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If you subscribe to the philosophy that one can never really have too many Billy bookcases or Poäng chairs, IKEA has a deal for you.

The Swedish furniture retailer announced this week it has begun offering the IKEA Visa Credit Card, which allows cardholders to earn rewards at the store and on their everyday purchases. The rewards are intriguing, but not entirely impressive. The card, however, is far more problematic when it comes to redemption.

The IKEA Visa, which charges no annual fee, pays:

  • 5% back in rewards on all IKEA purchases, as well as on Traemand kitchen installation and TaskRabbit at-home assembly services
  • 3% back on dining, grocery and utility purchases
  • 1% back on all other purchases

The return on IKEA shopping is excellent, while including utilities — described as “electric, gas (for home heating only), water, sanitary, telegraph services, television, radio and telecommunication services” — in the bonus categories is unusual. There aren’t any consumer credit cards that specifically include utilities as a bonus category, save for the AT&T Universal Savings and Rewards Mastercard (and that’s only good on AT&T service). Just make sure your utility company doesn’t charge you a convenience fee for paying with a credit card.

The other bonus categories are average, at best. You can beat the 3% back on dining by using the Chase Sapphire Reserve to pay for restaurants. The card pays 3x points on dining and travel purchases, and those points are far more valuable because the card is part of the Ultimate Rewards program. Ultimate Rewards points are worth 2.1 cents apiece, according to TPG’s most recent valuations.

You’ll also get a much better return on grocery purchases using the Blue Cash Preferred® Card from American Express, which pays 6% cash back on purchases at US supermarkets on up to $6,000 in annual spending (then 1%).

Limited Redemption Opportunities

Although the IKEA Visa acts like a cash-back card with fixed rewards values, you can’t actually redeem your rewards for cash back. They can only be used to offset the cost of purchases at the store (or its online counterpart).

You can’t even get a statement credit on previous IKEA purchases. Accumulated rewards are only good on future purchases.

Here’s how the redemption program works. You’ll earn “Reward Dollars” on all of your purchases, which will be “automatically redeemed” for a “Reward Certificate” once you earn $15 reward dollars. (You’d earn $15 reward dollars after spending $300 on IKEA purchases or $500 on groceries, for example.)

You’ll receive your certificate in your monthly billing statement 60 to 90 days after you earn it. You then have 45 days after it has been issued to use that certificate before it expires. Reward dollars not converted to certificates will expire 36 months after the date they are posted to your rewards balance.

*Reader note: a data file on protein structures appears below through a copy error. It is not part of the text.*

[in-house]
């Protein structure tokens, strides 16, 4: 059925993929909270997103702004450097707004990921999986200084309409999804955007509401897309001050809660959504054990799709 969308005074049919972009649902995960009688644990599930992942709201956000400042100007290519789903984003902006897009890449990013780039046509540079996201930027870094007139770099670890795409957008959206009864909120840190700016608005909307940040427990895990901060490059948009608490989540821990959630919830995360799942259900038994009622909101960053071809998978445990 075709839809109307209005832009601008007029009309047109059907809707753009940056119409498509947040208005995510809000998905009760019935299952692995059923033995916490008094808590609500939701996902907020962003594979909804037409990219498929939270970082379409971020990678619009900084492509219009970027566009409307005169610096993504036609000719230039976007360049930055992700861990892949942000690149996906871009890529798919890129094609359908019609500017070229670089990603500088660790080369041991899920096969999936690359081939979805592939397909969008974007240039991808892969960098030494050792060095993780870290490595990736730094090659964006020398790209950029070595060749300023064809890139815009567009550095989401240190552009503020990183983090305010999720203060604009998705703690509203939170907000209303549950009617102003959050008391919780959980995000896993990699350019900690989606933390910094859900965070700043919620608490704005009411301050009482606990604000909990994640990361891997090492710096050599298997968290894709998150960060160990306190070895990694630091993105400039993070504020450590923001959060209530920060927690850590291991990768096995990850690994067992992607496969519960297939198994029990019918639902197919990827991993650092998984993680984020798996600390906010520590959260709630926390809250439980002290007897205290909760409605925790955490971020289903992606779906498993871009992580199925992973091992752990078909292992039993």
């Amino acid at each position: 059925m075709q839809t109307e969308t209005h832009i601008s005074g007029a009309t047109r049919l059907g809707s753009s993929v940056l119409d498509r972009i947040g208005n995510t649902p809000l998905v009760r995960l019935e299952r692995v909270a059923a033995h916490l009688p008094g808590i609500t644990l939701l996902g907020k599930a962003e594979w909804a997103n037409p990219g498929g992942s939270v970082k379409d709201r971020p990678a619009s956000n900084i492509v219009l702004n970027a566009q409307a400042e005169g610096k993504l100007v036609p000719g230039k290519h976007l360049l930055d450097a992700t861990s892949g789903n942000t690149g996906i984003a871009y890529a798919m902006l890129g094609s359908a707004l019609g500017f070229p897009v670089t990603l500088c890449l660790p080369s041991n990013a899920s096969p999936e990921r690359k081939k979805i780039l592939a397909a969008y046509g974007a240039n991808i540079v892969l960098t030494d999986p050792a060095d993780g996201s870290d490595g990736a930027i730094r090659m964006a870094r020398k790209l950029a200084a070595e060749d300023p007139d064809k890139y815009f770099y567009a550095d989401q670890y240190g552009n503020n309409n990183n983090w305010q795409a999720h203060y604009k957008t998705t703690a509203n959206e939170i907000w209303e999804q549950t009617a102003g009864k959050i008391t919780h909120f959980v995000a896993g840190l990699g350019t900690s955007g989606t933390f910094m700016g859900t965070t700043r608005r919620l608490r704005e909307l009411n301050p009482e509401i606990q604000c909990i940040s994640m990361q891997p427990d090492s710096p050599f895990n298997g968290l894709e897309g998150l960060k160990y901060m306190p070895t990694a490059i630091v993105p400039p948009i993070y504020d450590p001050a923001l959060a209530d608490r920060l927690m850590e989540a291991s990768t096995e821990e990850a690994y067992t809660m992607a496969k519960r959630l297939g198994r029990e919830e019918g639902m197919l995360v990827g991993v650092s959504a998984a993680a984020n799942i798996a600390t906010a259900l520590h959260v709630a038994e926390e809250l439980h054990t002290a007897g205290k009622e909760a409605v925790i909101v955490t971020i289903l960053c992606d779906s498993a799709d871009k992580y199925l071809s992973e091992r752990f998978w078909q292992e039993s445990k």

So, really, rewards only act as a coupon for a discount on (immediate) future purchases. Further, a certificate can be used for only one purchase. Any unused value “will be forfeited.” If you buy something for $50 and have $60 worth of certificates, you’ll lose $10 in rewards during the transaction.

If you still owe money after using your certificates, you must use your IKEA Visa card to pay the balance.

Bottom Line

The redemption rigidity makes this card a tough sell for most consumers. Unless you shop frequently at IKEA and know you’re going to be making regular purchases in the future, this probably isn’t the right card for you. And even if you are a regular IKEA customer, using the card for dining or grocery purchases means you’re sacrificing both rewards-earning potential and better redemption options available on other credit cards.

The Platinum Card® from American Express

The American Express Platinum card has some of the best perks out there: cardholders enjoy the best domestic lounge access (Delta SkyClubs, Centurion Lounges, and Priority Pass), a $200 annual airline fee credit as well as up to $200 in Uber credits, and mid-tier elite status at SPG, Marriott, and Hilton. Combined with the 60,000 point welcome offer -- worth $1,140 based on TPG's valuations -- this card is a no-brainer for frequent travelers. Here are 5 reasons you should consider this card, as well as how you can figure out if the $550 annual fee makes sense for you.

Apply Now
More Things to Know
  • Earn 60,000 Membership Rewards® points after you use your new Card to make $5,000 in purchases in your first 3 months.
  • Enjoy Uber VIP status and free rides in the U.S. up to $15 each month, plus a bonus $20 in December. That can be up to $200 in annual Uber savings.
  • 5X Membership Rewards® points on flights booked directly with airlines or with American Express Travel.
  • 5X Membership Rewards points on prepaid hotels booked on
  • Enjoy access to the Global Lounge Collection, the only credit card airport lounge access program that includes proprietary lounge locations around the world.
  • Receive complimentary benefits with an average total value of $550 with Fine Hotels & Resorts. Learn More.
  • $200 Airline Fee Credit, up to $200 per calendar year in baggage fees and more at one qualifying airline.
  • Get up to $100 in statement credits annually for purchases at Saks Fifth Avenue on your Platinum Card®. Enrollment required.
  • $550 annual fee.
  • Terms Apply.
  • See Rates & Fees
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Editorial Disclaimer: Opinions expressed here are the author’s alone, not those of any bank, credit card issuer, airlines or hotel chain, and have not been reviewed, approved or otherwise endorsed by any of these entities.

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